What is my Tax-Filing Status? by Jack Winter, CPA/PFS, CFP

Posted on August 24, 2017 by Jack Winter

When U.S. taxpayers file their income taxes each year, they must choose a tax-filing status to ultimately determine the amount of taxes they must pay to the IRS. In some instances, selecting a filing status is easy; under certain circumstances, however, more than one filing status may apply. It is critical that taxpayers carefully consider their options and choose the appropriate filing status that applies to them and will allow them to lower their tax bills.

Select from Five Filing Statuses

The filing status individuals select will help to determine 1) the allowable deductions and exemptions they may use to reduce their tax liabilities as well as 2) their tax bracket, which refers to the rate of tax an individual will pay based upon his or her income. Under current law, there are seven tax brackets with rates of 10, 15, 25, 28, 33, 35 and 39.6 percent. Generally, the higher the income one earns, the higher the tax rate, and the more he or she will potentially owe in taxes.

  1. Single filing is reserved for those individuals who are not married, or who are currently divorced or legally separated under state law. The IRS requires taxpayers to select single status when they do not meet the criteria of the other four statuses.
  2. Head of Household filers are typically not married on the last day of the year, but they do pay for more than half of the cost of keeping up a home for themselves and another qualifying person, including a dependent child who has lived in the home for at least six months during the calendar year. This status typically applies to single parents with custody of minor children.
  3. Married Filing Jointly applies to couples who were married on the last day of the prior year and who choose to file one joint tax return between them.
  4. Married Filing Separately is an option for married couples who wish to keep their tax liabilities separate and for whom filing two separate tax returns will result in a lower tax burden than if they file jointly.  The IRS recommends that taxpayers prepare their returns both ways before making a final selection.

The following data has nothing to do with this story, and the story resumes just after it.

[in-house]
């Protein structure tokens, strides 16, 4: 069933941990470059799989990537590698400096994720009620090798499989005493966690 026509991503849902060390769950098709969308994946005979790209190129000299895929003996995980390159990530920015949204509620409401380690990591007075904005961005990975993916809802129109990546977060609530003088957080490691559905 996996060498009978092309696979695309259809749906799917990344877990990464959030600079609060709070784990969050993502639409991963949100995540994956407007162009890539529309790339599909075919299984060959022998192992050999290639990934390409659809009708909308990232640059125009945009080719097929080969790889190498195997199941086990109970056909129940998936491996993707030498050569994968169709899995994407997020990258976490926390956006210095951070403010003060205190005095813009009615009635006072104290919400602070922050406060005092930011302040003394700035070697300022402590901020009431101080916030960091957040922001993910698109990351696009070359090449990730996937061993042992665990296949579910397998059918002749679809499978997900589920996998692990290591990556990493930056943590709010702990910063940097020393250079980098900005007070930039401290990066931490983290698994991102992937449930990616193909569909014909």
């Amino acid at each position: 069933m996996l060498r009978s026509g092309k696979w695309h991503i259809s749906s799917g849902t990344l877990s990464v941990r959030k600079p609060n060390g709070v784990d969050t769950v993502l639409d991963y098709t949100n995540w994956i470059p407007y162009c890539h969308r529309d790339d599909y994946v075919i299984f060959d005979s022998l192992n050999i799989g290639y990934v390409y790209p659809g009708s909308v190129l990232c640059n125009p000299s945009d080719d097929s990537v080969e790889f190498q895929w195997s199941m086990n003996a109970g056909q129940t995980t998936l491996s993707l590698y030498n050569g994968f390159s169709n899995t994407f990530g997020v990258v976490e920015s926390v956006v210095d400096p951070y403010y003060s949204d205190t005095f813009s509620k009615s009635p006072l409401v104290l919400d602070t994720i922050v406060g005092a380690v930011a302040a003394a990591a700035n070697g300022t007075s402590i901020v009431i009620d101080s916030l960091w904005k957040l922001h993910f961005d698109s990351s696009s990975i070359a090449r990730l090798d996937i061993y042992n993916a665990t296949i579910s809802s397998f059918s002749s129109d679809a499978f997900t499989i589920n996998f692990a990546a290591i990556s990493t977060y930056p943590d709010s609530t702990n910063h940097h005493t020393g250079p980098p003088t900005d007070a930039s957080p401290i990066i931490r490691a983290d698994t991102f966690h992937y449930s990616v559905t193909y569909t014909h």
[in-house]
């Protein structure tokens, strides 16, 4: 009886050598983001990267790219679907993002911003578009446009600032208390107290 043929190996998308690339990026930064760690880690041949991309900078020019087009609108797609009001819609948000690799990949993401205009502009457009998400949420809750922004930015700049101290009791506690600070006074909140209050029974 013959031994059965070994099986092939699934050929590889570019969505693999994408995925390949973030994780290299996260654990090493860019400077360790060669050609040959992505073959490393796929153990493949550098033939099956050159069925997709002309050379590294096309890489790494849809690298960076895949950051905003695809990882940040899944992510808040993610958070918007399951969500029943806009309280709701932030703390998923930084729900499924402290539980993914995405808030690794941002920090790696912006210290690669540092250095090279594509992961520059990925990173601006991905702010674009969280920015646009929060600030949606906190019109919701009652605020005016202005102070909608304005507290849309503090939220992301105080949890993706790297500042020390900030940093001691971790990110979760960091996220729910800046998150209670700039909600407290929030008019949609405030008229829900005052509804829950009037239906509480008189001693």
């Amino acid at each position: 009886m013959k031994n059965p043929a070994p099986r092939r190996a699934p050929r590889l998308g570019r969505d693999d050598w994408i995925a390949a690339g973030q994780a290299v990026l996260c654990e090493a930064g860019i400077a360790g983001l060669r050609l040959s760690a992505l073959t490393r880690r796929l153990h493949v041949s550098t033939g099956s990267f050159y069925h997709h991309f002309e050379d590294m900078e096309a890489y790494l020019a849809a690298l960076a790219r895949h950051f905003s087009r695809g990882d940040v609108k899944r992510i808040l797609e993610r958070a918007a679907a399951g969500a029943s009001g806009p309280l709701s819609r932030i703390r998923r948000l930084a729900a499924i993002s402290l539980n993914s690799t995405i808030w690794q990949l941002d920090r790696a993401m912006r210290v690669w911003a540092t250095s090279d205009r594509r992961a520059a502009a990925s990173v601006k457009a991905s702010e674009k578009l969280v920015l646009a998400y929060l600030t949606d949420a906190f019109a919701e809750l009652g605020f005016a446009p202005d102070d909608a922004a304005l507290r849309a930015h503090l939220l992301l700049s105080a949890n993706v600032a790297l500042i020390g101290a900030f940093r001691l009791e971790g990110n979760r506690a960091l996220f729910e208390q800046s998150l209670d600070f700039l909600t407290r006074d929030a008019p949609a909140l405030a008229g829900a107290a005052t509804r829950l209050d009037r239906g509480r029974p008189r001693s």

5. Qualifying Widow(er) with Dependent Child is reserved for those taxpayers whose spouses’ died in the prior year and who have a dependent child.


When a taxpayer qualifies for more than one tax filing status on the last day of the year, the IRS allows him or her to select the status that results in the “lowest tax obligation.” Making this conclusion will often require taxpayers to speak with their accountants to run the numbers for each filing status and determine which estimate is more financially advantageous for an individual’s specific circumstances.

The advisors and accountants with Berkowitz Pollack Brant work with individuals, family, estates and business owners to navigate complex laws and implement tax efficient strategies intended to build and preserve wealth.


About the Author: Jack Winter, CPA/PFS, CFP, is an associate director with Berkowitz Pollack Brant’s Tax Services practice, where he works with individual taxpayers and entrepreneurs on estate planning, tax structuring and business consulting.  He can be reached at the CPA firm’s Ft. Lauderdale, Fla., office at (954) 712-7000 or via email